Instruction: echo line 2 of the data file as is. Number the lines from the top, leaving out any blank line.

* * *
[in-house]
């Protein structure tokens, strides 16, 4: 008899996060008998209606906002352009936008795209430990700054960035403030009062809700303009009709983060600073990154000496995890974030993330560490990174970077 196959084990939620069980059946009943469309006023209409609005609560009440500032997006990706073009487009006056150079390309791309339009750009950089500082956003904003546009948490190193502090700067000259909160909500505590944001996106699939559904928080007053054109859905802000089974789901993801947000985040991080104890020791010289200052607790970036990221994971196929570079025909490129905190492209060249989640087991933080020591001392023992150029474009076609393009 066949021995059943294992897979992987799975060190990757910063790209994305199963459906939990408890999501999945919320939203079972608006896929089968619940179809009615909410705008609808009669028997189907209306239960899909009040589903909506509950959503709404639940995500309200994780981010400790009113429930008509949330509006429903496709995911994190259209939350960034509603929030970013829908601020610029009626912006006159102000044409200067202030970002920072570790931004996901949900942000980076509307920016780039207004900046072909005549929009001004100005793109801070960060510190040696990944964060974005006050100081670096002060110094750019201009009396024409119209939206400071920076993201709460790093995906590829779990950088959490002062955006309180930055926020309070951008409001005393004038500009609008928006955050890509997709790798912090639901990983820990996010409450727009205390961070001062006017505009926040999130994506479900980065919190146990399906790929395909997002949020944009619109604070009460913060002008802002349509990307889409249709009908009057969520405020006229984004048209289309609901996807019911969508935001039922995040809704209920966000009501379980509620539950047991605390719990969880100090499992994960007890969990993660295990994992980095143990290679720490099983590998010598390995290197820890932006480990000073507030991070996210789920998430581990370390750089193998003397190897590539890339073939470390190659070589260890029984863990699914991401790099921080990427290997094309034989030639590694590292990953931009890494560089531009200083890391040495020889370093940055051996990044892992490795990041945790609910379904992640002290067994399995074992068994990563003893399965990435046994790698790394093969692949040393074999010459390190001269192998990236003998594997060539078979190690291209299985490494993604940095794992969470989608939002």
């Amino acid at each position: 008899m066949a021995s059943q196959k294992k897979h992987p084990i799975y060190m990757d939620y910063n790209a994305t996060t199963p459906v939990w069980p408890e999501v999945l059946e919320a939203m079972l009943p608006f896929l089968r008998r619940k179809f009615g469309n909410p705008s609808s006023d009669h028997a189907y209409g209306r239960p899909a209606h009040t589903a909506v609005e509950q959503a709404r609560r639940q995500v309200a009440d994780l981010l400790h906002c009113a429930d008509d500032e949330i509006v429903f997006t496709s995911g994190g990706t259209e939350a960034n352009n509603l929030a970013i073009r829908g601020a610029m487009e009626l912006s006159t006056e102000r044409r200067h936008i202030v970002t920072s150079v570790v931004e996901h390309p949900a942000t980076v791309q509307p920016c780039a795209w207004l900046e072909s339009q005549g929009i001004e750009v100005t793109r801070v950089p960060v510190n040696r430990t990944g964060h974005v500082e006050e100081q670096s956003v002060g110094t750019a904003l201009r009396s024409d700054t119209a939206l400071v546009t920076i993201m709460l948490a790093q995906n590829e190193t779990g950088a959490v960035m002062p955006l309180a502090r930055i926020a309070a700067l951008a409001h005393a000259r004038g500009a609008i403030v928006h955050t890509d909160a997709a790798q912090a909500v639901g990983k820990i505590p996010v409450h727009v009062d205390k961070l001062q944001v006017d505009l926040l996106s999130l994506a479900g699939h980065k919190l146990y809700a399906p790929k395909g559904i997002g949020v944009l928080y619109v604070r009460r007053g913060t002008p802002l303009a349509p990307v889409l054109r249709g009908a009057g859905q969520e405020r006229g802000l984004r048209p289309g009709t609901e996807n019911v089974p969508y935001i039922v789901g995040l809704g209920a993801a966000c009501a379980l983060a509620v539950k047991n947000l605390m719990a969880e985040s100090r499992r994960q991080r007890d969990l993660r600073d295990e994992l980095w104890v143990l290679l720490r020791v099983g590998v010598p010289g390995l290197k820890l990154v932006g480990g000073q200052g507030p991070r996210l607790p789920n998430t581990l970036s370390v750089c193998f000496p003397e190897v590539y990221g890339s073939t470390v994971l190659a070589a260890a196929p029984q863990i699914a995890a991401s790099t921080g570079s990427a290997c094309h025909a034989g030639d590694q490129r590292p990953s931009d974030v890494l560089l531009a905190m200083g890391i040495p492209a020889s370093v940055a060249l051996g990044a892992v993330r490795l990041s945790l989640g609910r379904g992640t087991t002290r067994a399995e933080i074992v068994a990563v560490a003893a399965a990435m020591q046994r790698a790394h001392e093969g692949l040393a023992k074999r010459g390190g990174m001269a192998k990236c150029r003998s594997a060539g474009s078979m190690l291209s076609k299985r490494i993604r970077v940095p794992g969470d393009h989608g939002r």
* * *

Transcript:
């Protein structure tokens, strides 16, 4: 008899996060008998209606906002352009936008795209430990700054960035403030009062809700303009009709983060600073990154000496995890974030993330560490990174970077 196959084990939620069980059946009943469309006023209409609005609560009440500032997006990706073009487009006056150079390309791309339009750009950089500082956003904003546009948490190193502090700067000259909160909500505590944001996106699939559904928080007053054109859905802000089974789901993801947000985040991080104890020791010289200052607790970036990221994971196929570079025909490129905190492209060249989640087991933080020591001392023992150029474009076609393009 066949021995059943294992897979992987799975060190990757910063790209994305199963459906939990408890999501999945919320939203079972608006896929089968619940179809009615909410705008609808009669028997189907209306239960899909009040589903909506509950959503709404639940995500309200994780981010400790009113429930008509949330509006429903496709995911994190259209939350960034509603929030970013829908601020610029009626912006006159102000044409200067202030970002920072570790931004996901949900942000980076509307920016780039207004900046072909005549929009001004100005793109801070960060510190040696990944964060974005006050100081670096002060110094750019201009009396024409119209939206400071920076993201709460790093995906590829779990950088959490002062955006309180930055926020309070951008409001005393004038500009609008928006955050890509997709790798912090639901990983820990996010409450727009205390961070001062006017505009926040999130994506479900980065919190146990399906790929395909997002949020944009619109604070009460913060002008802002349509990307889409249709009908009057969520405020006229984004048209289309609901996807019911969508935001039922995040809704209920966000009501379980509620539950047991605390719990969880100090499992994960007890969990993660295990994992980095143990290679720490099983590998010598390995290197820890932006480990000073507030991070996210789920998430581990370390750089193998003397190897590539890339073939470390190659070589260890029984863990699914991401790099921080990427290997094309034989030639590694590292990953931009890494560089531009200083890391040495020889370093940055051996990044892992490795990041945790609910379904992640002290067994399995074992068994990563003893399965990435046994790698790394093969692949040393074999010459390190001269192998990236003998594997060539078979190690291209299985490494993604940095794992969470989608939002």